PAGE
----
• A successful bootcamp ensures its students get the jobs they are trained to do, so check on job placement resources and guarantees. Resume help, interview training, and a robust network of industry partners interested in hiring graduates means better chances of getting that sought-after tech job.
  • A school offering a tuition refund guarantee is aligning its business incentives with the interests of its students. If students aren't successful, then neither is the school. Look for a tuition policy that either defers tuition payment until employed in a qualified position or guarantees a refund should a student fail to land a tech job within a specific timeframe.

If you’re a veteran in Texas, Codeup offers GI Bill® eligible programs

Texas-based Codeup offers accelerated programs in San Antonio, Austin, Dallas, and Houston to help you launch your tech career. No previous experience is needed to participate in any of Codeup's accelerator programs, all of which are GI Bill® eligible.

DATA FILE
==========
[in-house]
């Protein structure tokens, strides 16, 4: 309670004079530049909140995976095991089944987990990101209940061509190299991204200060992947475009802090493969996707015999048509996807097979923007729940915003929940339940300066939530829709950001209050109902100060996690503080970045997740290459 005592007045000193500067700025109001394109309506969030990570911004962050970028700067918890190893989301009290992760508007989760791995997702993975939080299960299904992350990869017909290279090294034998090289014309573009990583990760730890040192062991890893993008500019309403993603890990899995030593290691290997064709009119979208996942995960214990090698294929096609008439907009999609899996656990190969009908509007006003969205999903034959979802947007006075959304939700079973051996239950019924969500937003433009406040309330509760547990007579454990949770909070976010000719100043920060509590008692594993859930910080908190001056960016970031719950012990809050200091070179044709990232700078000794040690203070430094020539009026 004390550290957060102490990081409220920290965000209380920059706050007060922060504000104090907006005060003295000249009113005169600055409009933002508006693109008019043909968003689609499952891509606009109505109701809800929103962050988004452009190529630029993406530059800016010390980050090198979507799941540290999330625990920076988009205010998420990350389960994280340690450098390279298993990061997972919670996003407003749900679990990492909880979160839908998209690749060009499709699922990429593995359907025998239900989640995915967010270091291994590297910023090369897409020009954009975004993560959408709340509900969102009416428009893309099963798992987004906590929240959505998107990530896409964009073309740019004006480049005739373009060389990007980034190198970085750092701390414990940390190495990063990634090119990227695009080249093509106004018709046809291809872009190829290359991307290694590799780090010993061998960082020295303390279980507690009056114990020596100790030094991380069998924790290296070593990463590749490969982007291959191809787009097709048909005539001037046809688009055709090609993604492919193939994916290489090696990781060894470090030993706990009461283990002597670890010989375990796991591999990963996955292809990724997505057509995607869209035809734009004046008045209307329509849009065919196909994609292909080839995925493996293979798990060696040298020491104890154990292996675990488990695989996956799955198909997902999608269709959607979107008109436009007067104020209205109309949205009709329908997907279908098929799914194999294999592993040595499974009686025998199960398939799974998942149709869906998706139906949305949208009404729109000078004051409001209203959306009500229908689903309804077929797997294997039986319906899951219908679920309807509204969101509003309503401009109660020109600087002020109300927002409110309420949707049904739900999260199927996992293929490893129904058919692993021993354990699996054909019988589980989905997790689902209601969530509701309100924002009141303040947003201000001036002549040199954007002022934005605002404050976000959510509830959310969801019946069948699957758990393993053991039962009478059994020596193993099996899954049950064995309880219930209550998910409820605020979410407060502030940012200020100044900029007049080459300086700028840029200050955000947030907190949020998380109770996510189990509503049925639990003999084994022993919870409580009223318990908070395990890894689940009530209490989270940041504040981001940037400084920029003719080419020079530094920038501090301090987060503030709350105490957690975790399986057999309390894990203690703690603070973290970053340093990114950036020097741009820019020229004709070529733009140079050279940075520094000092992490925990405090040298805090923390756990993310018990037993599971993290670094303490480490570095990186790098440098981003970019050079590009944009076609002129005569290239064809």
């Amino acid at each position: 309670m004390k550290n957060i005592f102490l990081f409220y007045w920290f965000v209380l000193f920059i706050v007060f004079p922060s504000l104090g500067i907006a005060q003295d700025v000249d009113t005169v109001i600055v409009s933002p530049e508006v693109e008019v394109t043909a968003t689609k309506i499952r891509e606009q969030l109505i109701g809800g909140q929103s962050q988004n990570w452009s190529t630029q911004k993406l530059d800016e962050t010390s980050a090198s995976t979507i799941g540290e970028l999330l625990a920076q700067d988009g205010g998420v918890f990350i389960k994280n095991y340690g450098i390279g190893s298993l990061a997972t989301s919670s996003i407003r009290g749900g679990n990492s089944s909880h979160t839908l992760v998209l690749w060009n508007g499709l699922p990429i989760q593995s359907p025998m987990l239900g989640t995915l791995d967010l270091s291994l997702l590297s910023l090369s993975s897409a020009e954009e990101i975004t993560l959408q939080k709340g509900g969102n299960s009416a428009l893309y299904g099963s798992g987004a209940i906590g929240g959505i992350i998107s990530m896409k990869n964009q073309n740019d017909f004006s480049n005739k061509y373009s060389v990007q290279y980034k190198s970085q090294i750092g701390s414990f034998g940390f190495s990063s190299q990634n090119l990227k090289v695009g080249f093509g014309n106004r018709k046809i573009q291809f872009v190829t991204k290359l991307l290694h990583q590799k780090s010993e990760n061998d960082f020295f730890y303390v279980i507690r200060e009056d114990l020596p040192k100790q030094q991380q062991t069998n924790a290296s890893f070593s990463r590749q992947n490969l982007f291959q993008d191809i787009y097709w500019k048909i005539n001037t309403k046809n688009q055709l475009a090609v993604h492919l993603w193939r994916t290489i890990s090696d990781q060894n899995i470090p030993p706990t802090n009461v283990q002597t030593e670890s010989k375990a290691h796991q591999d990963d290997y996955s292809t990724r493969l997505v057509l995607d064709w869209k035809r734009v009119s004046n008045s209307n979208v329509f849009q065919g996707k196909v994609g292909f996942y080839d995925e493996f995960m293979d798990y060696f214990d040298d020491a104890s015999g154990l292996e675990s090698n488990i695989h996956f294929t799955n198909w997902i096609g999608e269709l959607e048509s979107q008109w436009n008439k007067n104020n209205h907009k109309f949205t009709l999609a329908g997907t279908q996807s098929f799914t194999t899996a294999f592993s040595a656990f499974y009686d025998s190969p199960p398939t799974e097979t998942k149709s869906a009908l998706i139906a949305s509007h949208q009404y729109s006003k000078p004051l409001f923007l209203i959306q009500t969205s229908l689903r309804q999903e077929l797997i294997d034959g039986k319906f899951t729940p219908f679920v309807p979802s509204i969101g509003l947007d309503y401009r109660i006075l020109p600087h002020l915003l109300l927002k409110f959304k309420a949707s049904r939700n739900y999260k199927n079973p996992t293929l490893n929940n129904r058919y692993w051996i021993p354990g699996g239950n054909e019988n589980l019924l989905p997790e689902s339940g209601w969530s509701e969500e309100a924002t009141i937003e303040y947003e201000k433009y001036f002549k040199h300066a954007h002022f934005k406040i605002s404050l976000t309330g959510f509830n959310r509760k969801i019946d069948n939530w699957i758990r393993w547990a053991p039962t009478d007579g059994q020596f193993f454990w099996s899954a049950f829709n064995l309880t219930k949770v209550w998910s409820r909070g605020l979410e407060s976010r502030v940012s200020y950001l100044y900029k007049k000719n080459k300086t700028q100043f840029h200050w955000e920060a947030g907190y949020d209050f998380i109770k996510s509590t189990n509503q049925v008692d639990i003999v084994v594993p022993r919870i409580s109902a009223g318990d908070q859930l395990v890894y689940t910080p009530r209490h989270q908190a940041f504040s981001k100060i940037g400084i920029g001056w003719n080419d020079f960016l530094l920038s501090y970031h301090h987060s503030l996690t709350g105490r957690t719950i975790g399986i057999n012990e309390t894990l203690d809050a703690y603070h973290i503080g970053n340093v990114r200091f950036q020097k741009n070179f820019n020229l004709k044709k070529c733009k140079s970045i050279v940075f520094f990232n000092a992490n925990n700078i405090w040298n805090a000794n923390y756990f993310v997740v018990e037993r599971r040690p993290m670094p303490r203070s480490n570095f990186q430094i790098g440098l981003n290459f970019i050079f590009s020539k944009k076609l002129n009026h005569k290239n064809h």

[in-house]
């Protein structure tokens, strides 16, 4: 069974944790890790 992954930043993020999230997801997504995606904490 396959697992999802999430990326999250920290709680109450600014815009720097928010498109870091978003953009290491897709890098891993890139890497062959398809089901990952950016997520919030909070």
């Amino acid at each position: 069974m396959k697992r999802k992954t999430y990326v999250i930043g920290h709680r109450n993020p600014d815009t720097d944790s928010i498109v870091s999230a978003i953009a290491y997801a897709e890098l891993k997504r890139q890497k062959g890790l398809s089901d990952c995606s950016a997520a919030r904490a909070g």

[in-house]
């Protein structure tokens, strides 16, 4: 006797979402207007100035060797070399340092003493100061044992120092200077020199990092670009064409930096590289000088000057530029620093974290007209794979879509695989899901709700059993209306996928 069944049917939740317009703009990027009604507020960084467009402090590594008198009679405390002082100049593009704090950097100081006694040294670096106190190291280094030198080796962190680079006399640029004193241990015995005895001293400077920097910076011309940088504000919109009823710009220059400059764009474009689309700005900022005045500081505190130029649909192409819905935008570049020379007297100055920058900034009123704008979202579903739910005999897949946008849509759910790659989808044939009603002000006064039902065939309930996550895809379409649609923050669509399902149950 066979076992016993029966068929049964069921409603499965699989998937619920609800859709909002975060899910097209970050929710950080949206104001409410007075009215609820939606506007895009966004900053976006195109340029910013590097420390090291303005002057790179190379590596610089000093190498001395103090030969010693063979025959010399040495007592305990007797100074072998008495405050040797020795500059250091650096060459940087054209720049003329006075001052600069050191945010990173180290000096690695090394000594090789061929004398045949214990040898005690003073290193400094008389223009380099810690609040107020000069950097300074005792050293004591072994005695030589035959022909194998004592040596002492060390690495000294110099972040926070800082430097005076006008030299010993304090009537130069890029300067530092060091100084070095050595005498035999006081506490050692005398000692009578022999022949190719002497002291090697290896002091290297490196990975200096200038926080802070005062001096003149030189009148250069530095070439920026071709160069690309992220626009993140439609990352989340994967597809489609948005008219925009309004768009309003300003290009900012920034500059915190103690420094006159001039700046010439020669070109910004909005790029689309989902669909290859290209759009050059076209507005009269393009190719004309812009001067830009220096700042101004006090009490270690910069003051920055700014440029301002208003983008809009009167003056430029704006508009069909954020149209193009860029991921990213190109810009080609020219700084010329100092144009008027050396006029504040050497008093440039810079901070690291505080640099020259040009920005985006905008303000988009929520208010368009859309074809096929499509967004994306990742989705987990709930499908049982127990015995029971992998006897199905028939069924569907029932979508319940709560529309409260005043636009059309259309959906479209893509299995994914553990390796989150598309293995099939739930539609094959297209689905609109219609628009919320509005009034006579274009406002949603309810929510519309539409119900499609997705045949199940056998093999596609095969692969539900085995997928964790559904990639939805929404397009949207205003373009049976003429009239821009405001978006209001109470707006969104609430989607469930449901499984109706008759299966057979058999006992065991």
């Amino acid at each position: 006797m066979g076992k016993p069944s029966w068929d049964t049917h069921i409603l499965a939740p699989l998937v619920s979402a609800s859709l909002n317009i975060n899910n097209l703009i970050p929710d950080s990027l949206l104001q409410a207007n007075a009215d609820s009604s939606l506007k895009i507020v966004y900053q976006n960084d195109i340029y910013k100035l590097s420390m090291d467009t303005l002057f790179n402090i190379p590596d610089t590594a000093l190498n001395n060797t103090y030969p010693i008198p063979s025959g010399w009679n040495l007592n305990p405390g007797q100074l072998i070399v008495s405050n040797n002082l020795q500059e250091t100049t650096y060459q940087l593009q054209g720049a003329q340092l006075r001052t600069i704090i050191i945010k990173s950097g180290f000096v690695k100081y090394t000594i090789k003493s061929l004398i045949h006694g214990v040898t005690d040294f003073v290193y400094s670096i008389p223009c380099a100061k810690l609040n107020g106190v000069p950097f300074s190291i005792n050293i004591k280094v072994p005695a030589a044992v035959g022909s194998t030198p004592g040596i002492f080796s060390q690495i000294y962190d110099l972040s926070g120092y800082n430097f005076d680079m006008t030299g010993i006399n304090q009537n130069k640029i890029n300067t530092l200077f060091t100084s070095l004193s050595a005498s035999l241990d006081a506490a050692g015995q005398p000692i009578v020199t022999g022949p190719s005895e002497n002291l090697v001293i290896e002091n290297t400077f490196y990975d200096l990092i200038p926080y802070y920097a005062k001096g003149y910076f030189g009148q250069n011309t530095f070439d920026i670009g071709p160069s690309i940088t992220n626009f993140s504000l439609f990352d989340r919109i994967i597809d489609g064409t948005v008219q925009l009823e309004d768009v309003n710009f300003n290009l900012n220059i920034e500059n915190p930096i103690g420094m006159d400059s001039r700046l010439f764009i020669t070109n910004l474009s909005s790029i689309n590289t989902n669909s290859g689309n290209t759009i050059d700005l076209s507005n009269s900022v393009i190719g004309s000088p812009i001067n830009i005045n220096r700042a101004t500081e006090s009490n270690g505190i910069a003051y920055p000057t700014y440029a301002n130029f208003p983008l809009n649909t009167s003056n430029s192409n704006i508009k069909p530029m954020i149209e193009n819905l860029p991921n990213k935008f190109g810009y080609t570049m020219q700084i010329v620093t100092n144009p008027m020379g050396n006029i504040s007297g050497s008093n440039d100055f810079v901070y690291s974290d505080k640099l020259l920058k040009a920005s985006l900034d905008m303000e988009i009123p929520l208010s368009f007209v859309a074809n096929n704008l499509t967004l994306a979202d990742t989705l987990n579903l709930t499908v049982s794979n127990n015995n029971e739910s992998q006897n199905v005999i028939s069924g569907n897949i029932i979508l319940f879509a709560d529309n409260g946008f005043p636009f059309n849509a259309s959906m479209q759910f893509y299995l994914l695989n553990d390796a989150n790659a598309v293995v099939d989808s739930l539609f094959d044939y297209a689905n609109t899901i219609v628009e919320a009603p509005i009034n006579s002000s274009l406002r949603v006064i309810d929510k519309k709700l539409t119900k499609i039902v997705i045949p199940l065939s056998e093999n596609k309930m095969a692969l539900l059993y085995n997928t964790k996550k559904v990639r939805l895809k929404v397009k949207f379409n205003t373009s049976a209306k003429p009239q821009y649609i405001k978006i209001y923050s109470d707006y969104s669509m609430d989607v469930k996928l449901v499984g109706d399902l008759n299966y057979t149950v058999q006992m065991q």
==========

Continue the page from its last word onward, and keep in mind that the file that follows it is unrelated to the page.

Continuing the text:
Apply to Codeup's full-stack web development to learn how to create an app or website from start to finish using today's coding languages in just 20 weeks.
Apply to Codeup's systems engineering bootcamp if you're up for problem-solving in information technology in this 13-week accelerator.
Apply to Codeup's data science bootcamp if you'd like to be a data scientist and learn how to apply machine learning models to make predictions and turn your insights into actionable recommendations over the course of 20 weeks.

You’ll also get professional job application counseling and support as an ongoing part of our curriculum, which continues even after graduation. Veterans and their dependents may also apply for a Codeup scholarship to offset the amount of VA benefits used for tuition.

Codeup's job guarantee means you'll get hired for a tech job you’ve trained for within six months of graduating or receive a refund of 100% of your tuition.

For more information on Codeup's GI Bill® eligible bootcamp programs, reach out to one of our admissions specialists for more details or call us at 210-802-7289.

Contributing Author Iris Gonzalez.